Unlearning in Clinical Trials – the cure to repeating our mistakes

How many stories have you heard where mistakes – made by clinical research sites – caused problems in a study, or even worse, patient injury? The practice of medicine is inherently risky given the consequences of mistakes or misinformation. This is even more the case in research, where we are layering on an extra level of complexity with the protocol. Often, we ask investigators to do things that are counterintuitive to their medical training, such as curbing bedside manner and not providing emotional support to a patient in a study if the resulting placebo effect could impact the end points.

Despite the difficulties and challenges investigators face, sponsors still provide only the most basic support in terms of helping them understand the protocol and conduct a successful study. Study teams rely heavily on investigator meetings and slide decks to train site staff and not even all the site staff, often just the investigators and perhaps one study coordinator. These people are not professional trainers and they are very busy, so why do we expect them to successfully train the rest of their staff? I hate to break it to everyone, but face-to-face lectures are a 3,000-year-old training technique that has been proven time and again to be ineffective (Bajak, 2014). As the Chinese proverb goes:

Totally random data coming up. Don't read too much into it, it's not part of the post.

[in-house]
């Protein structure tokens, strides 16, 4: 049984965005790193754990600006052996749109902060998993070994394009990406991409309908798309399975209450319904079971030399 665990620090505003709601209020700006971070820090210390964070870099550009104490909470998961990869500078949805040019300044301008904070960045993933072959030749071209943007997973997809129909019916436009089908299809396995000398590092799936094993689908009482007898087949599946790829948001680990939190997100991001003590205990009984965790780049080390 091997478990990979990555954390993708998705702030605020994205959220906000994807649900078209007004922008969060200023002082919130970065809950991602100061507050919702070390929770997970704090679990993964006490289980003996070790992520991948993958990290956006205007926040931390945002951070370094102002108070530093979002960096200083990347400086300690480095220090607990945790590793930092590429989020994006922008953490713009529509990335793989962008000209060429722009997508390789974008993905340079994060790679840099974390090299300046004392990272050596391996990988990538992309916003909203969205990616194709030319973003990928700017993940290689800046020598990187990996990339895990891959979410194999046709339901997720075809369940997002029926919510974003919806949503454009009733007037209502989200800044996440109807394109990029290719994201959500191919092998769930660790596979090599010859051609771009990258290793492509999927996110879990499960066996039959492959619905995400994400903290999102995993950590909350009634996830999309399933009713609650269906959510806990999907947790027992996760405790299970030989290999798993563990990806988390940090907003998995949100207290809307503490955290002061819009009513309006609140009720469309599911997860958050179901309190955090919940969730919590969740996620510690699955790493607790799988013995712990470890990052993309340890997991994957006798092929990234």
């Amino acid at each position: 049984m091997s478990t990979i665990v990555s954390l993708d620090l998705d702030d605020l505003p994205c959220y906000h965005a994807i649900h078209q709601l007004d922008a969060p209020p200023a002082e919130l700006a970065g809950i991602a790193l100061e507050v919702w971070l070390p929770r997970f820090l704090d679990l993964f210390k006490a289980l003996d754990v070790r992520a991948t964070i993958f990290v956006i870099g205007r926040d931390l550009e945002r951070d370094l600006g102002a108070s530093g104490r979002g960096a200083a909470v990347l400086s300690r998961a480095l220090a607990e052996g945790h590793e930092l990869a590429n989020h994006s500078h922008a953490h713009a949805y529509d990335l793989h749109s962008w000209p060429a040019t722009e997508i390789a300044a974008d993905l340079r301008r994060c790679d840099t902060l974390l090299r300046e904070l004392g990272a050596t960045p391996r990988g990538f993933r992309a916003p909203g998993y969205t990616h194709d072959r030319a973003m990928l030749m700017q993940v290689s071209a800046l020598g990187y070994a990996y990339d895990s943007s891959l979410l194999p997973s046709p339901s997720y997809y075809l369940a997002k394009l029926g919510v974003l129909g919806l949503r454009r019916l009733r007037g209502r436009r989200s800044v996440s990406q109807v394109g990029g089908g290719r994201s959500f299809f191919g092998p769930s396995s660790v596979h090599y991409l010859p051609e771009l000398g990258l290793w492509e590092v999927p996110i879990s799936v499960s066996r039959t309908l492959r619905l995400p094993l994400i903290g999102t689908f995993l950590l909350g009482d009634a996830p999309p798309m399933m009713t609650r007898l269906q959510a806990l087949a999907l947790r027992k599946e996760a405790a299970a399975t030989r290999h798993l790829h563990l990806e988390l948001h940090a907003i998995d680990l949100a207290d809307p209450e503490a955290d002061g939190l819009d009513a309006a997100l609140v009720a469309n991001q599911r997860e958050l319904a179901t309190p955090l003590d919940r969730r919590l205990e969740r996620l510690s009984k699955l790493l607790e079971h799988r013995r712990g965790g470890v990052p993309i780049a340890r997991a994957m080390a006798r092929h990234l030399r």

What I hear I forget,

what I see I remember,

what I do I understand.

Check out the 2014 study titled, “Lectures aren’t just boring, they’re Ineffective, too”. A recognized improvement to standard lecture-style training is simulation (Cook, Hatala, Brydges, 2011), where there is “strong evidence demonstrating improvement in learners’ knowledge, skills, and behaviors.” Even across cultures, simulated training has been shown to be rated as a valuable learning experience by learners and is linked to better academic performance (Williams, Abel, Khasawneh, Ross, Levett-Jones, 2016). This means the message you are teaching doesn’t break down when you open those sites in Croatia or the Ukraine.

I understand that with hundreds of millions of dollars at stake, it can be scary to use new technology to improve the clinical trials process, but frankly, modern training and human performance improvement techniques such as simulation are NOT new. If I were running a global phase 3 study, I would find it much scarier to use an approach that is proven not to work rather than using technology that is held as the gold standard by multi-billion dollar industries such as airlines, the military, and NASA.

It comes down to unlearning. We need to unlearn the old, ineffective, ways of doing things in order to make space for new methods and approaches. Just because something is being done the way it has always been done does not mean that it is lower risk. If you jump off your roof 10 times, you may only sprain an ankle once, but is it really more risky to try a ladder? It’s like John Cage said, “I can’t understand why people are frightened of new ideas. I’m frightened of the old ones.”


Bajak, A. (2014). Lectures aren’t just boring, they’re Ineffective, too, study finds. Retrieved from https://www.sciencemag.org/news/2014/05/lectures-arent-just-boring-theyre-ineffective-too-study-finds

Cook DA, Hatala R, Brydges R, et al. Technology-enhanced simulation for health professions education: a systematic review and meta-analysis. JAMA. 2011; 306:978-988.

Williams B, Abel C, Khasawneh E, Ross L, Levett-Jones T. Simulation experiences of paramedic students: a cross-cultural examination. Adv Med Educ Pract. 2016; 7():181-6.

Chatman, J. The study is published in The Leadership Quarterly, Vol. 21, Issue 1 (2010), 104-113.